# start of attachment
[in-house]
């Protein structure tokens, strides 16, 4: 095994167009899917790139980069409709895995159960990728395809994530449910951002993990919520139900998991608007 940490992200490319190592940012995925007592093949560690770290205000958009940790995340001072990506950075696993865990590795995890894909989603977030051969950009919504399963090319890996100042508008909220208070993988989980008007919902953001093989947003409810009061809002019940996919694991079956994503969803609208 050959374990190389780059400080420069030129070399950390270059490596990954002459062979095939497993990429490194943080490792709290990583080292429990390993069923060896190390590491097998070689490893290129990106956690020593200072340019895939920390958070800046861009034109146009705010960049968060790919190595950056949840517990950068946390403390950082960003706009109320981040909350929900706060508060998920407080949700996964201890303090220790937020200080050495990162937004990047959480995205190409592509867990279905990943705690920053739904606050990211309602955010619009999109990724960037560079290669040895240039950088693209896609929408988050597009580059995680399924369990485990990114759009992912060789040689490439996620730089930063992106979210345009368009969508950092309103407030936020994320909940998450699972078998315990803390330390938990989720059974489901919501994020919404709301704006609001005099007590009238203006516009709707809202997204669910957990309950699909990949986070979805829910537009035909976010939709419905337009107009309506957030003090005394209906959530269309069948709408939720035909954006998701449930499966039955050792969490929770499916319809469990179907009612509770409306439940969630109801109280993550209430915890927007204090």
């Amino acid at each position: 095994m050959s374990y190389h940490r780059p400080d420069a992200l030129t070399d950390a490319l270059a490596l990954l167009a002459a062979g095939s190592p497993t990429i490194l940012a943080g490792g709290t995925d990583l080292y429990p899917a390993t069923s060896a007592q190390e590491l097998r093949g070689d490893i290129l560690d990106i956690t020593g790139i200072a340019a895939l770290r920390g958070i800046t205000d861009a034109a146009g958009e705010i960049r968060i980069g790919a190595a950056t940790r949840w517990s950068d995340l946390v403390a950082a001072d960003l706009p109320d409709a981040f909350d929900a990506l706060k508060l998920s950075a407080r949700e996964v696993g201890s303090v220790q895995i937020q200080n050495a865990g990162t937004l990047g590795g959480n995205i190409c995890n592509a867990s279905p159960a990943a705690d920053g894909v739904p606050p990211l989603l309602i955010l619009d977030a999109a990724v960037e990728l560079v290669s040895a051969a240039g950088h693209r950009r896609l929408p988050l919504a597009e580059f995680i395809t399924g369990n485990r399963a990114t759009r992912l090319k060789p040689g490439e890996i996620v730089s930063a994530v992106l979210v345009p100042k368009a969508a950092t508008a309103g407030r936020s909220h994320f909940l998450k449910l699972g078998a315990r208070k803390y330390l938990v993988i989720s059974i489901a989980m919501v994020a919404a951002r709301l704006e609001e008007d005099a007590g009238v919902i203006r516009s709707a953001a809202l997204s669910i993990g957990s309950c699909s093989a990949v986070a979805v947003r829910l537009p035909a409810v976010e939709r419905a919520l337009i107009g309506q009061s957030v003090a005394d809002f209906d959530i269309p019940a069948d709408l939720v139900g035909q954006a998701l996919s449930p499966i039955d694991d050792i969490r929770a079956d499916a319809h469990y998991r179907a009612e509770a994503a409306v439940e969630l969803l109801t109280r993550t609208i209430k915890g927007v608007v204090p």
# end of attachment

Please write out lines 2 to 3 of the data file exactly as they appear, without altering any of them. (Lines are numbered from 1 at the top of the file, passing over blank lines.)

């Protein structure tokens, strides 16, 4: 095994167009899917790139980069409709895995159960990728395809994530449910951002993990919520139900998991608007 940490992200490319190592940012995925007592093949560690770290205000958009940790995340001072990506950075696993865990590795995890894909989603977030051969950009919504399963090319890996100042508008909220208070993988989980008007919902953001093989947003409810009061809002019940996919694991079956994503969803609208 050959374990190389780059400080420069030129070399950390270059490596990954002459062979095939497993990429490194943080490792709290990583080292429990390993069923060896190390590491097998070689490893290129990106956690020593200072340019895939920390958070800046861009034109146009705010960049968060790919190595950056949840517990950068946390403390950082960003706009109320981040909350929900706060508060998920407080949700996964201890303090220790937020200080050495990162937004990047959480995205190409592509867990279905990943705690920053739904606050990211309602955010619009999109990724960037560079290669040895240039950088693209896609929408988050597009580059995680399924369990485990990114759009992912060789040689490439996620730089930063992106979210345009368009969508950092309103407030936020994320909940998450699972078998315990803390330390938990989720059974489901919501994020919404709301704006609001005099007590009238203006516009709707809202997204669910957990309950699909990949986070979805829910537009035909976010939709419905337009107009309506957030003090005394209906959530269309069948709408939720035909954006998701449930499966039955050792969490929770499916319809469990179907009612509770409306439940969630109801109280993550209430915890927007204090």
């Amino acid at each position: 095994m050959s374990y190389h940490r780059p400080d420069a992200l030129t070399d950390a490319l270059a490596l990954l167009a002459a062979g095939s190592p497993t990429i490194l940012a943080g490792g709290t995925d990583l080292y429990p899917a390993t069923s060896a007592q190390e590491l097998r093949g070689d490893i290129l560690d990106i956690t020593g790139i200072a340019a895939l770290r920390g958070i800046t205000d861009a034109a146009g958009e705010i960049r968060i980069g790919a190595a950056t940790r949840w517990s950068d995340l946390v403390a950082a001072d960003l706009p109320d409709a981040f909350d929900a990506l706060k508060l998920s950075a407080r949700e996964v696993g201890s303090v220790q895995i937020q200080n050495a865990g990162t937004l990047g590795g959480n995205i190409c995890n592509a867990s279905p159960a990943a705690d920053g894909v739904p606050p990211l989603l309602i955010l619009d977030a999109a990724v960037e990728l560079v290669s040895a051969a240039g950088h693209r950009r896609l929408p988050l919504a597009e580059f995680i395809t399924g369990n485990r399963a990114t759009r992912l090319k060789p040689g490439e890996i996620v730089s930063a994530v992106l979210v345009p100042k368009a969508a950092t508008a309103g407030r936020s909220h994320f909940l998450k449910l699972g078998a315990r208070k803390y330390l938990v993988i989720s059974i489901a989980m919501v994020a919404a951002r709301l704006e609001e008007d005099a007590g009238v919902i203006r516009s709707a953001a809202l997204s669910i993990g957990s309950c699909s093989a990949v986070a979805v947003r829910l537009p035909a409810v976010e939709r419905a919520l337009i107009g309506q009061s957030v003090a005394d809002f209906d959530i269309p019940a069948d709408l939720v139900g035909q954006a998701l996919s449930p499966i039955d694991d050792i969490r929770a079956d499916a319809h469990y998991r179907a009612e509770a994503a409306v439940e969630l969803l109801t109280r993550t609208i209430k915890g927007v608007v204090p």